Golden Fruit, Equine Engineering and a Fifties Flyer

Three more runners and riders in the carousel horse trail.

Heather Horsley’s Golden Fruit is enhanced and almost seems to be ripened by the evening sun outside Burton Town Hall. Heather gives no clues as to the inspiration behind the use of fruit but it is very much in the style she uses in much of her published work and greetings cards.

Not too far away from the town hall is Equine Engineering by Anna Roebuck, and very appropriately outside the Roebuck pub. I wonder if Anna got a free pint for all the hard work and detail put into this creation.

In her own words… ‘Equine Engineering’ draws inspiration from the often uncelebrated industries that grew up alongside brewing. It explores the innerworkings of a mechanical horse via the history of Orton and Spooners fairground constructions, historic metal working firms that created the iconic Ferry and Andresey bridges, as well as equipment to the brewing trade and then on to the present industry and robotics’

A final one to bring this mini series to a close is The Fifties Flyer by David Tunks. David certainly picks up on the Orton and Spooner style and connection with his fairground inspired design. Another horse with the brewing hops and barley symbols. I just find it a little bizarre that one is located at the main gate to the cemetery.

A shire and a secluded waterfall

These horses look very much at home in their allocated settings. Firstly, Shire Horse at the National Brewery Centre. Shire horses were traditionally used to pull brewers drays for the delivery of beer back in the days of wooden barrels. This one, designed by Joanna Dawidowska includes a reference to two key ingredients in beer, hops and barley.

The second one, Secluded Waterfall by Richard Rudge, appears to be enjoying the setting sun and shaded location close to the river in Stapenhill Woodlands.

Lowry’s Burton

As outlined in my recent post ‘Mend the cracks with gold’, give 30 artists a blank canvas in the shape of a carousel horse and they will paint 30 totally different designs. Many have taken inspiration from Burton connections and Rebecca Morledge has done this most successfully with her ‘Lowrey’s Burton.

Artist L S Lowrey frequently travelled to Burton in the 1960s to visit his friend and loyal patron Dr Hugh Maitland, a retired Manchester University professor and amateur painter. From Dr Maitland’s home in Rowbury Drive Lowry often took the short walk across Ashby Road to The Waterloo where he enjoyed a pint of Bass, claiming that it didn’t taste the same anywhere else.

Lowry produced several sketches and paintings in Burton. The most well known one is The Crossing, depicting a brewery train and level crossing gates in High Street. As he would travel to Burton by train it seems doubly appropriate that this carousel horse is outside the railway station.

Rebecca’s horse, based on The Crossing, certainly captures the Lowry style in this 1961 busy street scene. However, is it just me or can anyone else see three figures in the bottom left hand corner staring at their mobile phones as they walk 2022 style in this final photo!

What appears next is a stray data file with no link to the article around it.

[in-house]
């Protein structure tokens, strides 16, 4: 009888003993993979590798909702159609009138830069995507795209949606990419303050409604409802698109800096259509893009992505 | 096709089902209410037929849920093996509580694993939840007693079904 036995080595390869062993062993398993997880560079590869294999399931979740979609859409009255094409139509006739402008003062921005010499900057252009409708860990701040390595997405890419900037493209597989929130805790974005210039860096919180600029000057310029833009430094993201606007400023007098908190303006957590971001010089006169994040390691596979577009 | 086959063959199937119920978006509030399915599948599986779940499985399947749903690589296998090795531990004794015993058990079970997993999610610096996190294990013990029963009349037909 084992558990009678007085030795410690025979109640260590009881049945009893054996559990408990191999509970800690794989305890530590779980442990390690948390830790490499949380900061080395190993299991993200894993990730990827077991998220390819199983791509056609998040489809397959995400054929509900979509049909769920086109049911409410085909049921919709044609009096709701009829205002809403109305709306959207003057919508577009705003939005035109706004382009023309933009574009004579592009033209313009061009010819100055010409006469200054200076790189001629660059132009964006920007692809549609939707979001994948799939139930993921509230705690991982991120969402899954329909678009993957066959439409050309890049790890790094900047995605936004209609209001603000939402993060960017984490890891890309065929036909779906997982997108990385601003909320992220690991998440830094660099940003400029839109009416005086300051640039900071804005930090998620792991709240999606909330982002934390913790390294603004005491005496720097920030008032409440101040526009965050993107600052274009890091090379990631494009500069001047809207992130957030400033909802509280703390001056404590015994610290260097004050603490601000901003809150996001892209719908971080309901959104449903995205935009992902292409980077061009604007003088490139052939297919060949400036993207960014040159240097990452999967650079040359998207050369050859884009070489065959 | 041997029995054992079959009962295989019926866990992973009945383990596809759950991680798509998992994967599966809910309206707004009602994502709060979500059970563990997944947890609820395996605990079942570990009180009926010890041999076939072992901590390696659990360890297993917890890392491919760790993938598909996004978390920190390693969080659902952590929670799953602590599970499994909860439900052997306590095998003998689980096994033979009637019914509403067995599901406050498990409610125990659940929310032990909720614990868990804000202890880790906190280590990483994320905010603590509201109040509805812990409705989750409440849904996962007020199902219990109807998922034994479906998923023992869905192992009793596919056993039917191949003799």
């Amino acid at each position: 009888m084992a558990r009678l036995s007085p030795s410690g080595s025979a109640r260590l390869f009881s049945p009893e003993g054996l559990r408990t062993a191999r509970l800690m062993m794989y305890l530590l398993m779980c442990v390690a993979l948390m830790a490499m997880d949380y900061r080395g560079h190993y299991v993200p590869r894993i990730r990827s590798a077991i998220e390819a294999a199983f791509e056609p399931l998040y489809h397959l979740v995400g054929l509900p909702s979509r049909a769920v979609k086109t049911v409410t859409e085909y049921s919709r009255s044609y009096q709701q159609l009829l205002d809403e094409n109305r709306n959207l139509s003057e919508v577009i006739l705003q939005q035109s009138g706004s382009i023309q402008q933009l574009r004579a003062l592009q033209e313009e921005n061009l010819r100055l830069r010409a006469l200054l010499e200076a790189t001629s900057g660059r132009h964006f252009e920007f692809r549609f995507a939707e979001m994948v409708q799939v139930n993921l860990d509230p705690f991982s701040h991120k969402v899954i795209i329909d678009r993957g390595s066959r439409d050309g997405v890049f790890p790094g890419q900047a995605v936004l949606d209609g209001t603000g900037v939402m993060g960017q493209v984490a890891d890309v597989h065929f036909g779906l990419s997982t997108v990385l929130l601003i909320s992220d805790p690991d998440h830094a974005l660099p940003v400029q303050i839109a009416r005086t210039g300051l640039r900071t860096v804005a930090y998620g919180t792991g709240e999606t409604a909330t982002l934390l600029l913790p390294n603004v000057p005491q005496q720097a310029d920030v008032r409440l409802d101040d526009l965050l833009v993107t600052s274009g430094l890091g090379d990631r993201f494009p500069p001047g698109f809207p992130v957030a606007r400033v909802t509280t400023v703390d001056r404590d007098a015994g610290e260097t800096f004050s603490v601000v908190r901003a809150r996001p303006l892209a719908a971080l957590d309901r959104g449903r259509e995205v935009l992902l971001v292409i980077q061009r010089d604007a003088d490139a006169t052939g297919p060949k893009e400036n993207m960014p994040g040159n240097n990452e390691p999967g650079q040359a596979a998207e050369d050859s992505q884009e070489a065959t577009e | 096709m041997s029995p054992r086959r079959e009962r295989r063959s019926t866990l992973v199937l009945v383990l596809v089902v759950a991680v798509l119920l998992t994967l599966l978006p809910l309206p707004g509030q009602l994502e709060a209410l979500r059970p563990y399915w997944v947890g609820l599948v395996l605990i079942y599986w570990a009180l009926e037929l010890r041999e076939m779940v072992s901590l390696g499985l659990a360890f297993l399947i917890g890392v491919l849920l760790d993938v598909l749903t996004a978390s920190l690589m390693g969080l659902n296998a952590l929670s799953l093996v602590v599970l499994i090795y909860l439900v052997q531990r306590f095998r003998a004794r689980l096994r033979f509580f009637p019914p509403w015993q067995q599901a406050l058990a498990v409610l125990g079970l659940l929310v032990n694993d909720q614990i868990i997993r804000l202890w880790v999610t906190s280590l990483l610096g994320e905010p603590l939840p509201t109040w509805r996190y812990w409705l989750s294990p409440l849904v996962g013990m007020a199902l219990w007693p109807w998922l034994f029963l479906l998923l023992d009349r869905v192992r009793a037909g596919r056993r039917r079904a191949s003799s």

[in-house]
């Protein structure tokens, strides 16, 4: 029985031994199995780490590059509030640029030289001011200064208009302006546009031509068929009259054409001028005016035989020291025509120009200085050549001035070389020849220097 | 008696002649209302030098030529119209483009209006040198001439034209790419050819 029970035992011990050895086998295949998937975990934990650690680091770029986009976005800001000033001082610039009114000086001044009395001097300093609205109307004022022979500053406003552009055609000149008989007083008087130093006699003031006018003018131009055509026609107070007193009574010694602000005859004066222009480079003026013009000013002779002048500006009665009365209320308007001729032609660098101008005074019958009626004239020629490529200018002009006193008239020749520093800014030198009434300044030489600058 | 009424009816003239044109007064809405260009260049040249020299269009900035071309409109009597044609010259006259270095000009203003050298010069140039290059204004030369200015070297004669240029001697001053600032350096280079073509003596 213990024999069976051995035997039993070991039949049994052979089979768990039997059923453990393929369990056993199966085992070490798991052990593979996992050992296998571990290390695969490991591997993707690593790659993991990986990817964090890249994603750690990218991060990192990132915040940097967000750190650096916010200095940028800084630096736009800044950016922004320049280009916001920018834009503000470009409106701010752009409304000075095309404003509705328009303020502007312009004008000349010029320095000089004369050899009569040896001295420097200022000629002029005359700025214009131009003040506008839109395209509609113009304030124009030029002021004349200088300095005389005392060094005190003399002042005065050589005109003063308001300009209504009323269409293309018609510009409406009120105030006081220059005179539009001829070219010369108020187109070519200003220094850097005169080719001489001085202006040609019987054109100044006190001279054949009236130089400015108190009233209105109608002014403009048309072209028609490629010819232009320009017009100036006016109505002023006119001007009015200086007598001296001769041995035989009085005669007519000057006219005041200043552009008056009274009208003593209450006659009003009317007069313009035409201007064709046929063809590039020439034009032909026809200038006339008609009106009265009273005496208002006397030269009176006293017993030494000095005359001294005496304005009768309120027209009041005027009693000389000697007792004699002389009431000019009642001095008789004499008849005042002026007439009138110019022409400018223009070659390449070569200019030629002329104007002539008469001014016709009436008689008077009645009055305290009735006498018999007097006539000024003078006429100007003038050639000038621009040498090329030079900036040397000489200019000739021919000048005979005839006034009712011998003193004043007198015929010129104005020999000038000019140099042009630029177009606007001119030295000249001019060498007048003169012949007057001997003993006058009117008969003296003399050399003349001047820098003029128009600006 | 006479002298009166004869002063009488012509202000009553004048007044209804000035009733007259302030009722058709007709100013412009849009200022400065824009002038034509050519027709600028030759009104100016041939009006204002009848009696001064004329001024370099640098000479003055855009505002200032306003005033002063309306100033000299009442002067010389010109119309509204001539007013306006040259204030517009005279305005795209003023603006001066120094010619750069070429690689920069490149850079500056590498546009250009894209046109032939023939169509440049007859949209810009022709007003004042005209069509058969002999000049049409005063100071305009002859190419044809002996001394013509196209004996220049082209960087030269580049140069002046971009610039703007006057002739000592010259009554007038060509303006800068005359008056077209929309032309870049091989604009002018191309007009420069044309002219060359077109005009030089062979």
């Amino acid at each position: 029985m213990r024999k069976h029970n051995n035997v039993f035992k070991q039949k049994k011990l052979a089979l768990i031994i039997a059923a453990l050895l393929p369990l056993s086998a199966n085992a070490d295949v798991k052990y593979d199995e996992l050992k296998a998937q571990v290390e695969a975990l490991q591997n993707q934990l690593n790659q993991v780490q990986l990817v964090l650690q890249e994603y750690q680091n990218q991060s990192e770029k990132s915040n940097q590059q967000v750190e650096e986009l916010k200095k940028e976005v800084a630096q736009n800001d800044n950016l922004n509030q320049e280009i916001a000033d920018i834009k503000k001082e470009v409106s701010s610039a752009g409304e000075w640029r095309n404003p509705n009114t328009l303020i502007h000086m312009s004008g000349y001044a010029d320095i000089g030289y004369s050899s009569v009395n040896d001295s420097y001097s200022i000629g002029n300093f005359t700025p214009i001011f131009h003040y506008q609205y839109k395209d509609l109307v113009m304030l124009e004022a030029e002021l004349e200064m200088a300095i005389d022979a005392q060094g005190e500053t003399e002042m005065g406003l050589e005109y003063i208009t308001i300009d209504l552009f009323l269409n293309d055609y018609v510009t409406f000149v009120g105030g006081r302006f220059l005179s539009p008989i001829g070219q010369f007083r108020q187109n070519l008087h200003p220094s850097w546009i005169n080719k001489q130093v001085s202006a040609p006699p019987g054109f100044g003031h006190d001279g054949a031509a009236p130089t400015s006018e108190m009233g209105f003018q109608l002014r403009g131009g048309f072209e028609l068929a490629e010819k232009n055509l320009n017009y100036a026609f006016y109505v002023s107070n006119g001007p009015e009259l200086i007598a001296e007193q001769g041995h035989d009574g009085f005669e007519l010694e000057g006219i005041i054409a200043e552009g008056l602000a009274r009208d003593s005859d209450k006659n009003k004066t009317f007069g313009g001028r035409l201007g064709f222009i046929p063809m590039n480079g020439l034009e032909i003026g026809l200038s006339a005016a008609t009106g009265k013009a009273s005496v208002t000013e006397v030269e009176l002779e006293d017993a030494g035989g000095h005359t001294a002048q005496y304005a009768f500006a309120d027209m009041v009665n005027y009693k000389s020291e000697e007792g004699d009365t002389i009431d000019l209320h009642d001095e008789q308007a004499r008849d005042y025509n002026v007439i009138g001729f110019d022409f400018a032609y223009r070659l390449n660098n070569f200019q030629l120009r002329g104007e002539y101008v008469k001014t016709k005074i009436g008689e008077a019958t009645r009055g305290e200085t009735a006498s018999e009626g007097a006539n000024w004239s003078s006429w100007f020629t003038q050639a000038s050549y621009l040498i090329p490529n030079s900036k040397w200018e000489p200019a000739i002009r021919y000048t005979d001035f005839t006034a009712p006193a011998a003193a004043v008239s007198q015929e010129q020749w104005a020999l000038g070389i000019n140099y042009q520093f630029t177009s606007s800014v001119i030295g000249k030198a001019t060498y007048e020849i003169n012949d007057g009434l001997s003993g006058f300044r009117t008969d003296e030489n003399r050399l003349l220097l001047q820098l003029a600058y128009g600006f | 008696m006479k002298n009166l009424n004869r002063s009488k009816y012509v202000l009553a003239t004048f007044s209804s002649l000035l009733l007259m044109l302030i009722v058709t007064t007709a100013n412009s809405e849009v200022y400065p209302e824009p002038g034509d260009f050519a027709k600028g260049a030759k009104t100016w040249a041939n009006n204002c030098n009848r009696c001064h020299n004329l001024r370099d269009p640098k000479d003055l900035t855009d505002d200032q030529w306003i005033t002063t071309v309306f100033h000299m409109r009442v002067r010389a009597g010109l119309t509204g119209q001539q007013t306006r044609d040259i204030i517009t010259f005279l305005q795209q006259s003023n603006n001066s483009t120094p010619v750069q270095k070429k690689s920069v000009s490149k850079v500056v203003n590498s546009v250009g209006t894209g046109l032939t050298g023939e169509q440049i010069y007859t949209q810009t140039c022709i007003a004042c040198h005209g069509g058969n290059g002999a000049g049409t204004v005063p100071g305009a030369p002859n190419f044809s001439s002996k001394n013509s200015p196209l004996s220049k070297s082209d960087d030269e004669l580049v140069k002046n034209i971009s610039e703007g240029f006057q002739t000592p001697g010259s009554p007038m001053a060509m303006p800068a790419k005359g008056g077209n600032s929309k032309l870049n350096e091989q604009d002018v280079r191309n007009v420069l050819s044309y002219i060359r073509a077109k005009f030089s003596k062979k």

Mend the cracks with gold

Burton has been invaded by a herd of carousel horses! The Big Burton Carousel sculpture trail recognises and highlights the fact that Burton was home to Orton and Spooner, designers and producers of colourful showmen’s caravans and fairground rides, including carousel horses. The company manufactured such items in Burton from 1890s to the 1950s.

There are 30 carousel horse sculptures around the town, each one sponsored by a local business and painted by up and coming artists from around the country. When the trail closes, the sculptures will be auctioned off and the proceeds will go to Burton Mind, the mental health charity.

We haven’t visited them all yet but one of my favourites so far is Mend the Cracks with Gold and if art is intended to educate and make you think, this piece of artwork has certainly succeeded. It introduces us to the idea of Kintsugi, the Japanese art of putting broken pottery back together with gold. Although this is a centuries old Japanese tradition it has come to be a metaphor for embracing our flaws and imperfections. When you think you are broken, you can pick up the pieces, put them back together, and learn to embrace the cracks, making you stronger and better than ever before.

The Mend the Cracks with Gold horse was painted by artist Lois Cordelia, who explains so well the thinking behind the sculpture.

“We all feel a little broken right now in this post-covid world. But if we set about mending our broken hopes and dreams with the radiant gold lacquer of friendship, love and optimism, we will find that the result is more beautiful than it was before it broke.”

If, like us, you enjoy watching The Repair Shop on BBC you will probably admire the skills of Kirsten Ramsey, ‘the queen of the invisible fix’ and her ability to repair ceramics in such a way that you just can’t see where the damage was. Kintsugi seems to me to be the exact opposite of the invisible mend. So next time you break a piece of china, or anything else for that matter, will you go for the invisible mend or will you choose to mend the cracks with gold?